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Compliance Programs
Unsolicited P3 Proposals
A Case to Watch
Litigation Schedule
Understanding the Fine Print
Webinar: Understanding the Fine Print - Part II

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Vol. 1, No. 4 - September 2015
Compliance Programs
Compliance Programs: When They Work and When They Don't
Richard PreissPeckar & Abramson P.C., Partner
Within today’s highly regulatory environment, it is imperative that construction companies develop a structured and well-defined compliance program to avoid legal risk. As industry regulations at the federal, state and local levels continue to expand in oversight, construction companies and their employees are at greater risk of failing to conduct business in compliance with these laws...

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Unsolicited P3 Proposals
Understanding Unsolicited P3 Proposals
Vianney Lopez, Smith Currie & Hancock LLP, Associate 
While more and more states are allowing private entities to submit unsolicited proposals for P3 projects, this does not mean it is open season for UPPs. For the most part, jurisdictions accepting UPPs have specific guidelines regarding which state or local agencies can accept UPPs, the period of time each calendar year during which submission of UPPs is allowed, the procedure and criteria for the evaluation of UPPs, the procedure for requesting competing proposals (if applicable), the information that must be included in the proposal, and the required fees. Additionally...

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A Case to Watch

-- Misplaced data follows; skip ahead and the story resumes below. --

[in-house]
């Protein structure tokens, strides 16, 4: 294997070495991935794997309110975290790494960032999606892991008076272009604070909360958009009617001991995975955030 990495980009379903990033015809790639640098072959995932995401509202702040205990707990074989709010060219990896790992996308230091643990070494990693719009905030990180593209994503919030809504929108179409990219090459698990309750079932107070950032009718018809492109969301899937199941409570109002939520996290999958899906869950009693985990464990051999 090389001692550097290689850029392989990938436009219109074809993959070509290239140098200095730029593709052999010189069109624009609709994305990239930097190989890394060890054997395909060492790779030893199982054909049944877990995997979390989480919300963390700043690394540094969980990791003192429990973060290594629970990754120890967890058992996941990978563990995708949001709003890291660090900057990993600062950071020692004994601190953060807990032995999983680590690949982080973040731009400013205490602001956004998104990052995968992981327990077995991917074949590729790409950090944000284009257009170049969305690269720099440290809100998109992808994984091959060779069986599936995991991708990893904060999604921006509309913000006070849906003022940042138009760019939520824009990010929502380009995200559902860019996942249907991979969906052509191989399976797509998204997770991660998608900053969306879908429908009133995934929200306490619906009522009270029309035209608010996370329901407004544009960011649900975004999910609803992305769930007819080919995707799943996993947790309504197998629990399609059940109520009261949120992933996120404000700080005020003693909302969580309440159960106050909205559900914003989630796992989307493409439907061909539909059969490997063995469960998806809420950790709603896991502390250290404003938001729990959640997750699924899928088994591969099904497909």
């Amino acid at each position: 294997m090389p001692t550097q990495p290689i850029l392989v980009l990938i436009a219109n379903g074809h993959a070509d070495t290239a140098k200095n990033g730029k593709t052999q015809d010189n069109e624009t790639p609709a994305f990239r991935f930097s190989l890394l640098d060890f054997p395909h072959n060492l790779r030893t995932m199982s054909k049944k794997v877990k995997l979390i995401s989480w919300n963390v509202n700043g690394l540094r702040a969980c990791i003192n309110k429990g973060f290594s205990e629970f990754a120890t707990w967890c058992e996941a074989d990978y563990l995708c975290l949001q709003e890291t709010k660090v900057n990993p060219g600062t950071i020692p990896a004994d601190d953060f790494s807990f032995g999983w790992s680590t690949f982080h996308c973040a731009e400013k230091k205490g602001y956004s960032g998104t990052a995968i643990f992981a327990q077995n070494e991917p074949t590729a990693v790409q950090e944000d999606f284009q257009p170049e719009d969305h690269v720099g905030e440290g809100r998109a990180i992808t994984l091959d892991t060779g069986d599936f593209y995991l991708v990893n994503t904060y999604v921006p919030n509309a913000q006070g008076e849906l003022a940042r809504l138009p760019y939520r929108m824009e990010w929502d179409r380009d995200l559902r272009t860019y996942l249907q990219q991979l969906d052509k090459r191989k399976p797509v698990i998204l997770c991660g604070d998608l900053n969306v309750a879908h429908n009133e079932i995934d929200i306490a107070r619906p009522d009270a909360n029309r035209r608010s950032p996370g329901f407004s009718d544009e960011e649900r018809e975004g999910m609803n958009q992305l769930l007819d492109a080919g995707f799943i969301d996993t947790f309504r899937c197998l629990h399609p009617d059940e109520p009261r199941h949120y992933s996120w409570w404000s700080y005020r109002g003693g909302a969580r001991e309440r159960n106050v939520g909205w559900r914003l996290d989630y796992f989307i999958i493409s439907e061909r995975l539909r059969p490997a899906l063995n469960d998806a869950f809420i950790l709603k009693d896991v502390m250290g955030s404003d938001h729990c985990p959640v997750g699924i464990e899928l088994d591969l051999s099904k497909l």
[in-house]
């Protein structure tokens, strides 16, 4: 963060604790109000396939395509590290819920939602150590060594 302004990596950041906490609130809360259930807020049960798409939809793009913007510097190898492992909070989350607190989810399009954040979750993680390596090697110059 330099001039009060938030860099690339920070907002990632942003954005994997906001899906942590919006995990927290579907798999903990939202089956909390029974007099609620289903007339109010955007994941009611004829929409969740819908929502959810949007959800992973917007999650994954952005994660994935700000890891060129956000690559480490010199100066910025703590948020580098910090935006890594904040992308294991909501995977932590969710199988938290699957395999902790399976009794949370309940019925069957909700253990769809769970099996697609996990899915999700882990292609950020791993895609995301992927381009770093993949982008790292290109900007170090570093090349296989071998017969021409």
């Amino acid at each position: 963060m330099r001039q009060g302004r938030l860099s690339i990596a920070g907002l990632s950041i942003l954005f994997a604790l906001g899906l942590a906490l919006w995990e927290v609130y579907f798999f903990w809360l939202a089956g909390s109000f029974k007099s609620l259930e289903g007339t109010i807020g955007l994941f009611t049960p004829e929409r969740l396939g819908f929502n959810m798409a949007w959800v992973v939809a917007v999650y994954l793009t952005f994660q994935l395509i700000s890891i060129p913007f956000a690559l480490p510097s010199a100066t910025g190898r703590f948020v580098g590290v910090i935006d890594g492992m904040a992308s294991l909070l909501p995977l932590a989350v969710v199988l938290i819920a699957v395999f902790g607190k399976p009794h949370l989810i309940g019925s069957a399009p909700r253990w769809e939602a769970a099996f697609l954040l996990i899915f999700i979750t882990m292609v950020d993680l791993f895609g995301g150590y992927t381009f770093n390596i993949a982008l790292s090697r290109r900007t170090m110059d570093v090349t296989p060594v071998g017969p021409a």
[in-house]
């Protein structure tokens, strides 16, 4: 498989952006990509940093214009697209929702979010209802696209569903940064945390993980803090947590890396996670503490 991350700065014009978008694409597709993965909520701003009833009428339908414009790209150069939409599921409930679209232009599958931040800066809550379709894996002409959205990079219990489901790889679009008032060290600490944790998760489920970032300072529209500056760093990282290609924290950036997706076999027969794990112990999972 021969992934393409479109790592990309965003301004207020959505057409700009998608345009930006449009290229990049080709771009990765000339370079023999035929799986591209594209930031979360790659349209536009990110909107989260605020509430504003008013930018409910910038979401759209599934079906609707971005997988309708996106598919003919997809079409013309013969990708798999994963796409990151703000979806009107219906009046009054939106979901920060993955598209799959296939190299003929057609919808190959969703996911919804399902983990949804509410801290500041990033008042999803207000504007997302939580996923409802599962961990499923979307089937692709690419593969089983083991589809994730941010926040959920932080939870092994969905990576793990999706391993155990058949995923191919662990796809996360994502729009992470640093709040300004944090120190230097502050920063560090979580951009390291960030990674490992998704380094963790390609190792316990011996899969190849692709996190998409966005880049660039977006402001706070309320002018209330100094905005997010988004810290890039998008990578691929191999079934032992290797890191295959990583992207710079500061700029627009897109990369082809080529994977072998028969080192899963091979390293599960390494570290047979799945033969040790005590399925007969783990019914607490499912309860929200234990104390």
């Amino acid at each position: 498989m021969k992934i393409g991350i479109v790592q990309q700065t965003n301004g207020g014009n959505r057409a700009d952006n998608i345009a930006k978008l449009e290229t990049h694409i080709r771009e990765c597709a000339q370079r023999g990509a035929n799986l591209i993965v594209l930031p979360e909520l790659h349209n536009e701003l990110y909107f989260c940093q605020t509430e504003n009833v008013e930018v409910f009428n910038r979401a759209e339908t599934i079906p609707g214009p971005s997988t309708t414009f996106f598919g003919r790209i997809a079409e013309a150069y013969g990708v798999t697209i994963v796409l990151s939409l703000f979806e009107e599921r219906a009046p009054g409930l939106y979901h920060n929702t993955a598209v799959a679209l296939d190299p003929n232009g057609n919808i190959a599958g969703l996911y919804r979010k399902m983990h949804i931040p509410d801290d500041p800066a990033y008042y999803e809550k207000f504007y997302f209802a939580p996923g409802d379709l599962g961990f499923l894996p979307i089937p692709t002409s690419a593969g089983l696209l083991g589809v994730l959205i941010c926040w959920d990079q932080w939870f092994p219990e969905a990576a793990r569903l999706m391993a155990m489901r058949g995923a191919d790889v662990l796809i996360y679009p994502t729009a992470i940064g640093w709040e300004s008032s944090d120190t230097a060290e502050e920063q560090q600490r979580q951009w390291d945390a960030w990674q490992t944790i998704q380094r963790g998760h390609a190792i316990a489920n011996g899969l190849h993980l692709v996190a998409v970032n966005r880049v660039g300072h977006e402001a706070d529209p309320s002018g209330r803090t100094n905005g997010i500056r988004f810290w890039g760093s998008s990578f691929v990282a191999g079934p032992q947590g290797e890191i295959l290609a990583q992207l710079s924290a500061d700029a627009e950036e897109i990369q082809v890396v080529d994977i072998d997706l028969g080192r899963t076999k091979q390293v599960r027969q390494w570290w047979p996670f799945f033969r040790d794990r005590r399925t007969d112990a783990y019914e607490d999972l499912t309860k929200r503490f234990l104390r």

A Case to Watch: Highway Contractor Appeals $663M False Claims Act Judgment
Kristin H. Jones and Thomas J. Madigan, Pepper Hamilton LLP, Partners
On August 31, 2015, highway contractors Trinity Industries, Inc. and Trinity Highway Products, LLC appealed to the U.S. Court of Appeals for the Fifth Circuit a $663,360,750 final judgment entered against them under the federal False Claims Act. Trinity’s appeal of this extraordinarily large damages award could set important 
precedent as to what constitutes the “knowing presentation” of a false or fraudulent claim, statement or record and how damages are calculated in FCA cases...
 

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Litigation Schedule
Is Your Attorney Using a Litigation Schedule to Manage Your Case?
Jeffrey J. Nix,  Troutman Sanders LLP, Partner
Smart contractors plan their work and then work their plan.  That’s why most contractors use some form of CPM schedules to manage their projects.  After all, schedules are the easiest way to communicate when, where, how, why and by whom work is to be performed.  Yet, few attorneys use litigation schedules to manage their clients’ cases.  Even fewer clients request...

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Understanding the Fine Print
Understanding the Fine Print: Contract Clauses Contractors Must Know
Jordan F. Howard, ConsensusDocs LLC, Sales and Program Coordinator
Most contract disputes are about the timing aspect, and not about the scope of the work. Contractors should pay close attention to the timing of work in a contract because when a project gets delayed it costs contractors more money, and the owner doesn’t receive any benefit. Subcontracts need to watch out for general contractors unilaterally changing the schedule without compensation...

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The views expressed in this newsletter are not necessarily those of ConsensusDocs. Readers should not take or refrain from taking any action based on any information contained in this newsletter without first seeking legal advice.

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